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Sanctux

[SOLVED] Assigning Iterator to Iterator

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I'm getting a debug assertion "vector iterators incompatible" so I traced it down. I discovered that when I step over in this line
activeItem = menuItems.begin(); // where activeItem is a vector iterator and a member variable of Menu and menuItems is a vector

activeItem has a member (error) with value 0 Then I went over to the constructor (activeItem is a member variable of Menu), activeItem still had a member (error) with value 0. What's up with this? Are iterators required to be initialized or something? [Edited by - Sanctux on December 24, 2009 2:33:42 AM]

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While you say they are vector iterators, that is not enough to fully specify their type. vector<int>::iterator and vector<double>::iterator are both "vector iterators" but it doesn't mean they are compatible.

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Thanks for the reply, stonemetal.

Here's what I have:

typedef std::pair<int, MenuItem> MenuPair;
typedef std::vector<MenuPair> MenuVec;
typedef MenuVec::iterator MenuIter;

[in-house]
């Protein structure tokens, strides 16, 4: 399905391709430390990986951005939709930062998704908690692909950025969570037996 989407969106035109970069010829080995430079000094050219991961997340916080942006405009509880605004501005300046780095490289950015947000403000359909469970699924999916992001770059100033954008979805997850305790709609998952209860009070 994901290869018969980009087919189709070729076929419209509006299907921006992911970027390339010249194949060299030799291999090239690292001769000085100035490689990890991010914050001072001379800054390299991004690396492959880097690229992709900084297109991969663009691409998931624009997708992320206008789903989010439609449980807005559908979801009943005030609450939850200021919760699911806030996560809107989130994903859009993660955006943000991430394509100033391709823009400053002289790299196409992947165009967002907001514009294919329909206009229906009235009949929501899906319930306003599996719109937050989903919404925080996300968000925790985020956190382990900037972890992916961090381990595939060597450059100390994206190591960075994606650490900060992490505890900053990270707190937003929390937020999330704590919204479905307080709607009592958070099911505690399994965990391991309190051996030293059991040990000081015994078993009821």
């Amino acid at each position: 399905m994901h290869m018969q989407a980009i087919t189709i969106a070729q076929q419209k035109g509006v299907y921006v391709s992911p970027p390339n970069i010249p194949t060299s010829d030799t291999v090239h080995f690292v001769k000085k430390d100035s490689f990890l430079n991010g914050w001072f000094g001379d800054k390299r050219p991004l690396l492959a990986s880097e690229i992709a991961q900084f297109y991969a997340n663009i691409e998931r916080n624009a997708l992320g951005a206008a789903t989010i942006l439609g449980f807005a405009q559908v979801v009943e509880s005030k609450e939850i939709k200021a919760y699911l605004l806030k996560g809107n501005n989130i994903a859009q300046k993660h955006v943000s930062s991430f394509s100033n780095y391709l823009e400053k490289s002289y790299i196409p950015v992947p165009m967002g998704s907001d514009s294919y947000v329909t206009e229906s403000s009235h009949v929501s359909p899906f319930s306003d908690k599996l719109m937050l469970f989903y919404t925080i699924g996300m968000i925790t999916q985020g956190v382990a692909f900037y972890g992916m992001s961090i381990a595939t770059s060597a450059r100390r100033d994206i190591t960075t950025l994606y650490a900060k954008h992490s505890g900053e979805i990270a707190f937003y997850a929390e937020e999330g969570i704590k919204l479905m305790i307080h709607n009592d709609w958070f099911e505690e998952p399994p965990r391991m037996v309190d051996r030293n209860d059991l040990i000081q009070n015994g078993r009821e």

class Menu
{
// ...
private:
// ...
MenuVec menuItems;
MenuIter activeItem;
// ...
};



I'm pretty sure they're the same type of iterators; unless I got lost in the typedefs. [totally]

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Quote:
Original post by diablos_blade
Is the function this code is being run in a const member function?

Nope.

Here's the source of the assertion (in vector):
void _Compat(const _Myt& _Right) const
{ // test for compatible iterator pair
if (this->_Mycont == 0 || this->_Mycont != _Right._Mycont)
{
_DEBUG_ERROR("vector iterators incompatible");
_SCL_SECURE_INVALID_ARGUMENT;
}
}


In case it might help, further up the call stack:
	bool operator==(const _Myt& _Right) const
{ // test for iterator equality

#if _HAS_ITERATOR_DEBUGGING
_Compat(_Right);
#else
_SCL_SECURE_VALIDATE(this->_Has_container() && this->_Same_container(_Right));
#endif /* _HAS_ITERATOR_DEBUGGING */

return (_Myptr == _Right._Myptr);
}



Thanks for the replies! [smile]

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Was one of the iterators assigned to a different container previously?

What is the value of _Mycont for each iterator when it asserts?

Can you check operator= for the iterator to make sure it assigns the _Mycont member?

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Quote:
Original post by RDragon1
Was one of the iterators assigned to a different container previously?

What is the value of _Mycont for each iterator when it asserts?